In a world economy that is fraught, India requires strong leadership to sustain its growth momentum
So we are once again in the thrall of a global economic crisis. The double dip recession appears round the corner in the US, while the eurozone continues its struggles to stave off impending Armageddon in the form of an outright default by one of its peripheral countries. Stock markets are forecast to test their 2009 lows and the outlook is grim at best.
So what about India — where do we go from here? We have our own issues to deal with, which are multifaceted, but all have one thing in common — they are all pointing in the same direction, and it’s not upwards. Policymaking has come to a halt in the absence of leadership in the government. Whatever leadership there is, is busy dealing with issues such as Anna Hazare or inflation, or simply fending off the Opposition. It seems that this government’s main task at the moment is to defend itself from various attacks and prolong its rule, rather than take concrete action to move the country forward. UPA II is paying for the sins of UPA I. Unfortunately, this policy paralysis has led to a stasis in the country’s growth momentum.
Frustratingly though, given where the growth outlook is, inflation continues to be skyhigh. Whether it’s in food articles or manufactured products, inflation refuses to be tamed. Of course, inflation itself is a result of past (in)action on the supply side as well as a profligate fiscal policy that has put a lot of money in the hands of the people, on the back of government borrowings which in turn has led to pressure on interest rates. The RBI’s belated attempts to tackle, through monetary policy, fundamental mistakes in our fiscal policies and reforms inactivity, is leading to all sorts of further problems for the economy in the form of higher interest rates meant to choke demand fundamentally, but which is also killing along with it, whatever little investment momentum there was in the economy. The monetary policy hammer unfortunately cannot discriminate between good demand and bad demand — it simply kills all demand. So, instead of the economy purring along at a high level of investment with a more optimum demandsupply balance, we have a situation where the supply curve did not move adequately, and demand was instead put on steroids through the government’s fiscal policies. Clearly, the RBI has its work cut out.
Alarmingly, with the world falling apart, oil prices, so central to India’s economic future, have not budged much. Certainly, one would have expected a steeper correction than has happened and this lack of correction in oil prices, and in fact in other commodities as well, is a bit of a mystery, but one which is not working in India’s favour. Corruption is an issue that has long tarnished the India story, as well as blighted the quality of life for ordinary Indians. Anna Hazare and his followers militating on the Lokpal issue have become the leading edge of middle class anger. In truth, the outpouring of expression we are witnessing represents the angst of middle class India on an issue which is threatening the spirit of this country. Are we to be a banana republic where every Tom, Dick and Harry politician is able to walk away with riches made illegally while ordinary Indians toil, pay taxes and suffer less-thanmediocre government, and where the daily grind of life is made worse because of the petty corruption of petty bureaucrats and civil servants? This issue, if properly harnessed, can lead to fundamental societal and governance changes. But we have not yet reached the tipping point. The primary backers of this movement are still the media and a few civil society representatives. It is not yet a broad-based cathartic movement which can lead to reforms across a broad swathe of areas encompassing, crucially, political funding, and the sale of public assets across the country — whether it be spectrum or land or mines. But it has the potential to get there and therein lies its promise.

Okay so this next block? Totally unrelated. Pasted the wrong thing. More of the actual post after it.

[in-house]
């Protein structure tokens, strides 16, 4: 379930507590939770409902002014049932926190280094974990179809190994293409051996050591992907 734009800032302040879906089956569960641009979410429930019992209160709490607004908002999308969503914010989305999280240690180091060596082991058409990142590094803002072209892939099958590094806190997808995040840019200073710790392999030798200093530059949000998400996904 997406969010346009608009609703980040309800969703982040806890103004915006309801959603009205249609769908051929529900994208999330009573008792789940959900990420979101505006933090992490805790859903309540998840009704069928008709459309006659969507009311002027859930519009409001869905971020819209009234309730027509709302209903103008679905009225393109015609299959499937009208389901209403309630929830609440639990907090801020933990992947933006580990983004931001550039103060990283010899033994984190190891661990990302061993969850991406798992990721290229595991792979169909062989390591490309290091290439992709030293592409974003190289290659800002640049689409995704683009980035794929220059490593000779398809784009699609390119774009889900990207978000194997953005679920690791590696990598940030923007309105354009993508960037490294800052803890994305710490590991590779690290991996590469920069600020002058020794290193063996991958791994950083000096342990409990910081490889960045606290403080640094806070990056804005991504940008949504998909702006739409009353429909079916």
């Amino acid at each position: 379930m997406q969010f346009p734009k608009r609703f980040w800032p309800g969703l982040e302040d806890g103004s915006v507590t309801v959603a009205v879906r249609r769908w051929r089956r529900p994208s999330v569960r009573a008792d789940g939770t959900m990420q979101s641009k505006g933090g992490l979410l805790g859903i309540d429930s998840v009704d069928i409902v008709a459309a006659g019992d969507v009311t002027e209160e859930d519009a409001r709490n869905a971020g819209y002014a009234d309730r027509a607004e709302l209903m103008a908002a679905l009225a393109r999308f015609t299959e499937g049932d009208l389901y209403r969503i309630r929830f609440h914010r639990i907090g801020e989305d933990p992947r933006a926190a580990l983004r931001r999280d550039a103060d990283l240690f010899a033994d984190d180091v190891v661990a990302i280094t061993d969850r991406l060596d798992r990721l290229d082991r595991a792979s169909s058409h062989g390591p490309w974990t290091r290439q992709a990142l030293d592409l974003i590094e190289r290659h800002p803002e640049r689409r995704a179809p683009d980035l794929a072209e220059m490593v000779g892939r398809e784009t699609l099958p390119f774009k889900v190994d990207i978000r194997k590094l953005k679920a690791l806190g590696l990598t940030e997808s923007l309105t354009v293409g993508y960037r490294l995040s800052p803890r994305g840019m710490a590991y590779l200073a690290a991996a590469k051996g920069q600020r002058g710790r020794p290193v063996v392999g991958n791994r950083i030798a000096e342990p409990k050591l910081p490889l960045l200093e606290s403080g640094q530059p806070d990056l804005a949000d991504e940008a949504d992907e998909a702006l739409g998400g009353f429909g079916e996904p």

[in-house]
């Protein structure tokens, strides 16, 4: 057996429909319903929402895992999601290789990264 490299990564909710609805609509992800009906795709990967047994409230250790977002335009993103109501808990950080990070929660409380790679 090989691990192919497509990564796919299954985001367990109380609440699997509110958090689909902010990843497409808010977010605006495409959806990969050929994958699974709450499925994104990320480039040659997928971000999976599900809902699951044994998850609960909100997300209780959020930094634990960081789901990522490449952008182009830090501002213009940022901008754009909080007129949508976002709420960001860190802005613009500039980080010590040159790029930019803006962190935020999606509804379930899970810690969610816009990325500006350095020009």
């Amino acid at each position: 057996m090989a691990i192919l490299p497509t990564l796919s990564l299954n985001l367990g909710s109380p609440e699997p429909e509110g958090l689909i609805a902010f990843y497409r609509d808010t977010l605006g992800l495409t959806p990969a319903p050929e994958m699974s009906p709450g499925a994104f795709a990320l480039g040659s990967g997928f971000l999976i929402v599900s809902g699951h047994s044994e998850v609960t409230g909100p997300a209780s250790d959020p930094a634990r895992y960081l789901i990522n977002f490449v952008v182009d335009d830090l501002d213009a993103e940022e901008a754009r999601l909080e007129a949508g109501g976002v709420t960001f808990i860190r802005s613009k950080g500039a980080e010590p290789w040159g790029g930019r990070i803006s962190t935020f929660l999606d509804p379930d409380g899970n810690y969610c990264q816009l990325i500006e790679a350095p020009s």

Politically, we are roughly in the middle of UPA II. The government appears tired and jaded. Clearly, fresh leadership is called for at this stage — people with more energy and a fresh outlook. This will not come through a change in the party at the Centre — given the Congress’s grip on the Lok Sabha numbers — so it necessarily has to come from within the ruling party.
Second, we have to insulate ourselves from global developments. The one bright spot is exports and if we move on the reforms front, global money looking for investment opportunities and safe havens which can give returns of anything more than a few percentage points, will immediately begin to flow to India. We have the unique opportunity of taking advantage of the current uncertain global environment and differentiating ourselves from the pack. What needs to be done for this? Clearly, infrastructure reforms are key, the passage of key Bills such as DTC and GST, faster approvals for FDI, mining applications, land and environmental approvals, more transparency in decision-making, and more than anything else, simply taking decisions. And taking the fight on corruption to its logical conclusion with reforms and more transparency on political funding and tighter enforcement of laws to prevent corrupt activities. We are lucky in that we have a predominantly insulated economy — we are not so dependent on the outside world for our economic growth. Let’s take advantage of this unique strength now, at this point, and set the ascendancy of India even more firmly in the world.
Source: Economic Times